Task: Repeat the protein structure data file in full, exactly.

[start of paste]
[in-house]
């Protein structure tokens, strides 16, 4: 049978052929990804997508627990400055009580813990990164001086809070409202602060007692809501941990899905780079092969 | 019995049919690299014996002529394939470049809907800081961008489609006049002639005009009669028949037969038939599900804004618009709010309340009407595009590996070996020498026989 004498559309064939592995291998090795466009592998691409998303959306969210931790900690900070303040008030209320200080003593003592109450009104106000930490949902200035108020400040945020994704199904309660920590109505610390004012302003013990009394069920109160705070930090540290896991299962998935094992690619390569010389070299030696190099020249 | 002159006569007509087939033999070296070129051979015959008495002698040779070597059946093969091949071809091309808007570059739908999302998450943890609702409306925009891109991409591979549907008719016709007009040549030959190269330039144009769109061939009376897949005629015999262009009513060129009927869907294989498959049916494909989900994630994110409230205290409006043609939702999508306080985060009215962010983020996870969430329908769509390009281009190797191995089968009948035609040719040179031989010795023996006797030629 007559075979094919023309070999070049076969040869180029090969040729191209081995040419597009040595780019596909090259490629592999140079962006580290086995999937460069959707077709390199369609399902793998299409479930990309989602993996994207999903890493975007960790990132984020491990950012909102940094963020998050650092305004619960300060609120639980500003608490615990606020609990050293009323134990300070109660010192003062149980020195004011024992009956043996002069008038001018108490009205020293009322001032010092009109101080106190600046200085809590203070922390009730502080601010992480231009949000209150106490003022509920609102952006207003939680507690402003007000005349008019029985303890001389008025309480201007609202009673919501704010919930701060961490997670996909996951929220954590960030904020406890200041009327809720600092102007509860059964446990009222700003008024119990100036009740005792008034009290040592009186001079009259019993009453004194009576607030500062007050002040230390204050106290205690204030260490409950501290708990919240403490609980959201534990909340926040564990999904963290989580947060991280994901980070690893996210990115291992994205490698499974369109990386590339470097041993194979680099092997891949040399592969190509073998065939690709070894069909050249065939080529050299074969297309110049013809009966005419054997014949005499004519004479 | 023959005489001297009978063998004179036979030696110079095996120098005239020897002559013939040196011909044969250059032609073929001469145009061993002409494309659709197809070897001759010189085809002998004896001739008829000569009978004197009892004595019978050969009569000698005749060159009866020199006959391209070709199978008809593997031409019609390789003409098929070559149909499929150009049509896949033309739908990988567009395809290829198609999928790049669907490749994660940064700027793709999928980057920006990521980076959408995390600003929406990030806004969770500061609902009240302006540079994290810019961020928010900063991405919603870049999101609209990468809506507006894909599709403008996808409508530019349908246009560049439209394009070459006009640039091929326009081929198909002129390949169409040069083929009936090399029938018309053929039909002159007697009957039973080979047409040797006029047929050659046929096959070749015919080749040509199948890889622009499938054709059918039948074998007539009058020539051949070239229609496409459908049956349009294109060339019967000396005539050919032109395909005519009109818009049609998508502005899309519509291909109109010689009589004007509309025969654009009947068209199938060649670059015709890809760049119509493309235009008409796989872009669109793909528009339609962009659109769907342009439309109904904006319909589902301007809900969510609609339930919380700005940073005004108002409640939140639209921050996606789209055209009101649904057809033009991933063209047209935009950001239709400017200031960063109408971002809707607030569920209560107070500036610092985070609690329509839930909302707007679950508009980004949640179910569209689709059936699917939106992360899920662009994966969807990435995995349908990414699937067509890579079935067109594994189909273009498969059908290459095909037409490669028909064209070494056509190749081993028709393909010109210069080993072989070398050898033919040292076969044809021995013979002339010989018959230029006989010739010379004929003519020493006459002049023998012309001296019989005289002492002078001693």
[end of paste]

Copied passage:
[in-house]
């Protein structure tokens, strides 16, 4: 049978052929990804997508627990400055009580813990990164001086809070409202602060007692809501941990899905780079092969 | 019995049919690299014996002529394939470049809907800081961008489609006049002639005009009669028949037969038939599900804004618009709010309340009407595009590996070996020498026989 004498559309064939592995291998090795466009592998691409998303959306969210931790900690900070303040008030209320200080003593003592109450009104106000930490949902200035108020400040945020994704199904309660920590109505610390004012302003013990009394069920109160705070930090540290896991299962998935094992690619390569010389070299030696190099020249 | 002159006569007509087939033999070296070129051979015959008495002698040779070597059946093969091949071809091309808007570059739908999302998450943890609702409306925009891109991409591979549907008719016709007009040549030959190269330039144009769109061939009376897949005629015999262009009513060129009927869907294989498959049916494909989900994630994110409230205290409006043609939702999508306080985060009215962010983020996870969430329908769509390009281009190797191995089968009948035609040719040179031989010795023996006797030629 007559075979094919023309070999070049076969040869180029090969040729191209081995040419597009040595780019596909090259490629592999140079962006580290086995999937460069959707077709390199369609399902793998299409479930990309989602993996994207999903890493975007960790990132984020491990950012909102940094963020998050650092305004619960300060609120639980500003608490615990606020609990050293009323134990300070109660010192003062149980020195004011024992009956043996002069008038001018108490009205020293009322001032010092009109101080106190600046200085809590203070922390009730502080601010992480231009949000209150106490003022509920609102952006207003939680507690402003007000005349008019029985303890001389008025309480201007609202009673919501704010919930701060961490997670996909996951929220954590960030904020406890200041009327809720600092102007509860059964446990009222700003008024119990100036009740005792008034009290040592009186001079009259019993009453004194009576607030500062007050002040230390204050106290205690204030260490409950501290708990919240403490609980959201534990909340926040564990999904963290989580947060991280994901980070690893996210990115291992994205490698499974369109990386590339470097041993194979680099092997891949040399592969190509073998065939690709070894069909050249065939080529050299074969297309110049013809009966005419054997014949005499004519004479 | 023959005489001297009978063998004179036979030696110079095996120098005239020897002559013939040196011909044969250059032609073929001469145009061993002409494309659709197809070897001759010189085809002998004896001739008829000569009978004197009892004595019978050969009569000698005749060159009866020199006959391209070709199978008809593997031409019609390789003409098929070559149909499929150009049509896949033309739908990988567009395809290829198609999928790049669907490749994660940064700027793709999928980057920006990521980076959408995390600003929406990030806004969770500061609902009240302006540079994290810019961020928010900063991405919603870049999101609209990468809506507006894909599709403008996808409508530019349908246009560049439209394009070459006009640039091929326009081929198909002129390949169409040069083929009936090399029938018309053929039909002159007697009957039973080979047409040797006029047929050659046929096959070749015919080749040509199948890889622009499938054709059918039948074998007539009058020539051949070239229609496409459908049956349009294109060339019967000396005539050919032109395909005519009109818009049609998508502005899309519509291909109109010689009589004007509309025969654009009947068209199938060649670059015709890809760049119509493309235009008409796989872009669109793909528009339609962009659109769907342009439309109904904006319909589902301007809900969510609609339930919380700005940073005004108002409640939140639209921050996606789209055209009101649904057809033009991933063209047209935009950001239709400017200031960063109408971002809707607030569920209560107070500036610092985070609690329509839930909302707007679950508009980004949640179910569209689709059936699917939106992360899920662009994966969807990435995995349908990414699937067509890579079935067109594994189909273009498969059908290459095909037409490669028909064209070494056509190749081993028709393909010109210069080993072989070398050898033919040292076969044809021995013979002339010989018959230029006989010739010379004929003519020493006459002049023998012309001296019989005289002492002078001693």